Inshore: Using Bountiful Peanut Bunker - The Fisherman

Inshore: Using Bountiful Peanut Bunker

Peanut bunker: simple, yet one of the most effective baits available to the inshore angler.

Strikes on peanuts are often violent and successful

As I was gliding away from the boat ramp in the Atlantic Highlands, NJ during the last week of April 2023, I observed something that got me intrigued and excited. Peanut bunker were schooling and flipping on the surface in the marina. April is not exactly when the baby menhaden are expected to arrive, but sure enough, there they were swimming in tight balls. What’s more, these weren’t the extra-tiny specimens that get gilled in the cast net, but rather the ideal size to target fluke, striped bass, weakfish and any other hungry species swimming around. Although I was heading out in pursuit of big striped bass, it was encouraging to see their early arrival, and in addition, I noted their presence each trip following that outing.

Baby menhaden – also referred to as peanuts, peanut bunker or pogies – invade estuary waters each spring. Like all fish, their arrival can vary and anglers might see them first popping anytime in May and well into June, but once they appear on the scene, they only build in numbers. The first waves are often tiny peanuts that require a tight mesh cast net for those hoping to capture some without gilling them due to the miniature size. The baby pogies grow rapidly as they feed on microscopic phytoplankton and zooplankton. When they achieve sizes ranging from 4 to 6 inches, they become outstanding baits

Peanuts can often be found in canals, boat basins, lagoons and creeks. Whereas other fish species prefer more active and moving waters, baby menhaden readily inhabit and live where the water is sluggish and even stagnant. A cast net is necessary to catch peanut bunker effectively. Small snag hooks will work, but they will also kill the bait. A larger cast net will determine how quickly bait can be made and throwing 8- to 10-footers is advised. Since these fish swim in circles, they are easy to capture, provided the net is sufficiently weighted. Cheap nets often don’t have a high sink rate so angler should invest in a quality net with one exception: those tossing nets in a few inches to a couple feet of water can get away with a lightweight net that is less expensive and more acceptable to ruin should the mesh get mangled on shells or other hang-ups. When approaching by boat, stealth helps and shutting down the motor will allow anglers to hear their telltale flips in the surrounding waters. Patience is key as the schools will eventually flow toward the vessel or the captain can creep the boat in direction of the small bunker.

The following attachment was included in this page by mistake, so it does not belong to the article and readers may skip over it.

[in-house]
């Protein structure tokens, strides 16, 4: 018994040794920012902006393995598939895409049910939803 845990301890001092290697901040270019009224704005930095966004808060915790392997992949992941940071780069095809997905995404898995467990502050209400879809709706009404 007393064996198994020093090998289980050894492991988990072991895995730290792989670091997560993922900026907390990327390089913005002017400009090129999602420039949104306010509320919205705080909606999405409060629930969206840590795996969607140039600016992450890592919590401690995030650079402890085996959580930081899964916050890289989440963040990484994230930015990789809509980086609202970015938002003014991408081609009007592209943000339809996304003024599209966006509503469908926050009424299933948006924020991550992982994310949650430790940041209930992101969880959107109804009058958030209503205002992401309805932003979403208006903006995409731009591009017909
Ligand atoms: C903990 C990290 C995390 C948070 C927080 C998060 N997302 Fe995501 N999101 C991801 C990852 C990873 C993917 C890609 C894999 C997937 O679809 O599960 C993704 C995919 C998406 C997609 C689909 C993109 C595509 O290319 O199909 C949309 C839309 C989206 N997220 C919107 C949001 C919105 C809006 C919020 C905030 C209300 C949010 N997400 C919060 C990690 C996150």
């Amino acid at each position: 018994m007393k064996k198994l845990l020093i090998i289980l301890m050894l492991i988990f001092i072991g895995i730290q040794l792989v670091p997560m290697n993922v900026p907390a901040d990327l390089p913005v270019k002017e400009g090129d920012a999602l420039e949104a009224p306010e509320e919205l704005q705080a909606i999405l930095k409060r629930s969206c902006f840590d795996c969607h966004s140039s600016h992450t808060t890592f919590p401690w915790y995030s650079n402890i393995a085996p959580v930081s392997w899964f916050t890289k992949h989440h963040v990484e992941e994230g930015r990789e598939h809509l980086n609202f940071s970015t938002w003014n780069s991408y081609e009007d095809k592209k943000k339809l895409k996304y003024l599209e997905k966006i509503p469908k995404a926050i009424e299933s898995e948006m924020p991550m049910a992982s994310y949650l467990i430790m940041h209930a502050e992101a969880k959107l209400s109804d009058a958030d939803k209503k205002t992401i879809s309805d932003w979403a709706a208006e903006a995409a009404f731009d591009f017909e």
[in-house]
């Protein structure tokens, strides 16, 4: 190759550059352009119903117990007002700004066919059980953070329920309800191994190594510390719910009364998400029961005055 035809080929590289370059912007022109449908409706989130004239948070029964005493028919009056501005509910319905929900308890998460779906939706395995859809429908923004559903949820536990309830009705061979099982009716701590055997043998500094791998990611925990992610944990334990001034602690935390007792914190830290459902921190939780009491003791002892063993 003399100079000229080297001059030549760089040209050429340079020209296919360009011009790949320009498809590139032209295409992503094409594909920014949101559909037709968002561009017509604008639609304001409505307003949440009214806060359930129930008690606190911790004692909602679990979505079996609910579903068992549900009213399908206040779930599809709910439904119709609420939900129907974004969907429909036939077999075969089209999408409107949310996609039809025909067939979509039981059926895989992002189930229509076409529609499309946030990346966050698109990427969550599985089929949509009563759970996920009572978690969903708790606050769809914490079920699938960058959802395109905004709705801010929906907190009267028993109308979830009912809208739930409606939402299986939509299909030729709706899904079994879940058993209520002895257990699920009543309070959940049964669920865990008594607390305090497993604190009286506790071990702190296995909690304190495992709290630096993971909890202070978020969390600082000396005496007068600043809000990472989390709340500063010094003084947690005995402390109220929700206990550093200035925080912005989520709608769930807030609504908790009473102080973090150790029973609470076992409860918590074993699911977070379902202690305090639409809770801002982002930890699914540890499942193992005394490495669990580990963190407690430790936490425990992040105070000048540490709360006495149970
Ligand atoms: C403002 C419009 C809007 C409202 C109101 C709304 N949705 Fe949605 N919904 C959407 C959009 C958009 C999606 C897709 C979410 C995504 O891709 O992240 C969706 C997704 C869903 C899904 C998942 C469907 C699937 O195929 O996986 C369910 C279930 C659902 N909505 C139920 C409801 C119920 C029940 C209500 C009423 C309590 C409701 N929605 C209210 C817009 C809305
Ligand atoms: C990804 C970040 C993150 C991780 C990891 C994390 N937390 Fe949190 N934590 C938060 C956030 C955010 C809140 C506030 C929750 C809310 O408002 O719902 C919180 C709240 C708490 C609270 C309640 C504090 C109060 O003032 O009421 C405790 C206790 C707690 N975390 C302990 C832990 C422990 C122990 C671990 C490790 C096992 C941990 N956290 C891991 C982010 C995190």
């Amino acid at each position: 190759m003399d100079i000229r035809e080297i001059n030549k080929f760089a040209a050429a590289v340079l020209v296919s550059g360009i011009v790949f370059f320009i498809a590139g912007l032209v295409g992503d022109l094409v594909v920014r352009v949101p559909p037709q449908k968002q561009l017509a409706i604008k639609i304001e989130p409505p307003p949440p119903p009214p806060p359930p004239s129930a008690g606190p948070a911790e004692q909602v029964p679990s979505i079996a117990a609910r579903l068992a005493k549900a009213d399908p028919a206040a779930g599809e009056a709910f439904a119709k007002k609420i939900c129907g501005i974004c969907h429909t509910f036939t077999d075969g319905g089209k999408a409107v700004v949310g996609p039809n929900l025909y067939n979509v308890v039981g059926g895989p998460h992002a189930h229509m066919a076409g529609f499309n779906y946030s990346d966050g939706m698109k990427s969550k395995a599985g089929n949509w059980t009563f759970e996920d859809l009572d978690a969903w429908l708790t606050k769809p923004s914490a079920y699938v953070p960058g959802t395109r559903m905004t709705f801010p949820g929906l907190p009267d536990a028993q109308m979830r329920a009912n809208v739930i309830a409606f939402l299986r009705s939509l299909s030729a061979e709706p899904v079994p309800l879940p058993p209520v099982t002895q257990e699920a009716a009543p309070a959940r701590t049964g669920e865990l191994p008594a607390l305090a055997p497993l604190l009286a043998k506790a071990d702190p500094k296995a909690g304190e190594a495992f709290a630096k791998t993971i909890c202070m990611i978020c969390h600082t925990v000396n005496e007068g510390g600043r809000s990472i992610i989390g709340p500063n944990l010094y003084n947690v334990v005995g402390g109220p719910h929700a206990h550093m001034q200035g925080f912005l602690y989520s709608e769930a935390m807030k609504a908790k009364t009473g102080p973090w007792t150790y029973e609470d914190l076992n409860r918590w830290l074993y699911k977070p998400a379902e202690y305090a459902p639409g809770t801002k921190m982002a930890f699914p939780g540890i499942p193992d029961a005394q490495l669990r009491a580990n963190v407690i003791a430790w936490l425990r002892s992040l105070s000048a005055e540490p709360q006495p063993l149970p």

Once caught, the pogies need to quickly be placed in an aerated livewell. Peanuts should be considered wimpy amongst the pantheon of other inshore baitfish when in captivity. They need constant aeration and clean water to extend their lives. Bubblers work, but the water needs to be changed out every 15 minutes.

Once on the fishing grounds, fluke fishermen are best to use a bare hook on a 3-foot leader to send peanuts to the bottom. This is not jig fishing, but instead vintage bait dragging. There’s no need for extras, and in fact, other attractants added to the rig will only hinder the movement of your natural bait. Strikes on peanuts are often violent and usually successful. Their soft bodies get punished and can’t be reused after a take. Furthermore, baits need to be changed between drifts unless they are placed in a bucket of water or the livewell. The same or similar live bait rig will work for school or tiderunner weakfish. They are the most mysterious prize of the backwater world in current times; however, if they are in the neighborhood, they will happily inhale a peanut. Stripers will also pile up on peanuts and weightless offerings can be tossed for success.

The offshore scene benefits from carrying peanuts out to the depths. Anglers readily ladle them toward the pots where mahi hide and inhabit. Almost instantly, dolphin get charged up and engage in chasing these baby bunker all over the surface creating a feeding frenzy. The larger the livewell, the more pogies a captain can carry to the grounds, hence allowing for greater quantities to be tossed as chum.

Speaking of chum, peanuts added to butterfish slicks for tuna create the same commotion! Tuna explode all over the live peanuts and can be seen boiling throughout. Anglers adding hooked peanuts within this activity can expect hook-ups. Sometimes only anglers using peanuts catch while those chunking butters come up with goose eggs. When feeding out the peanut, the key is to feed line within the live and cut chum slick in order to present the bait properly.

If you have access to these free and fantastic baits, but regularly pass them by, maybe it’s time for a change? Fishing and catching is far from a lock so why not utilize nature’s bounty in the form of bait to bring home dinner.



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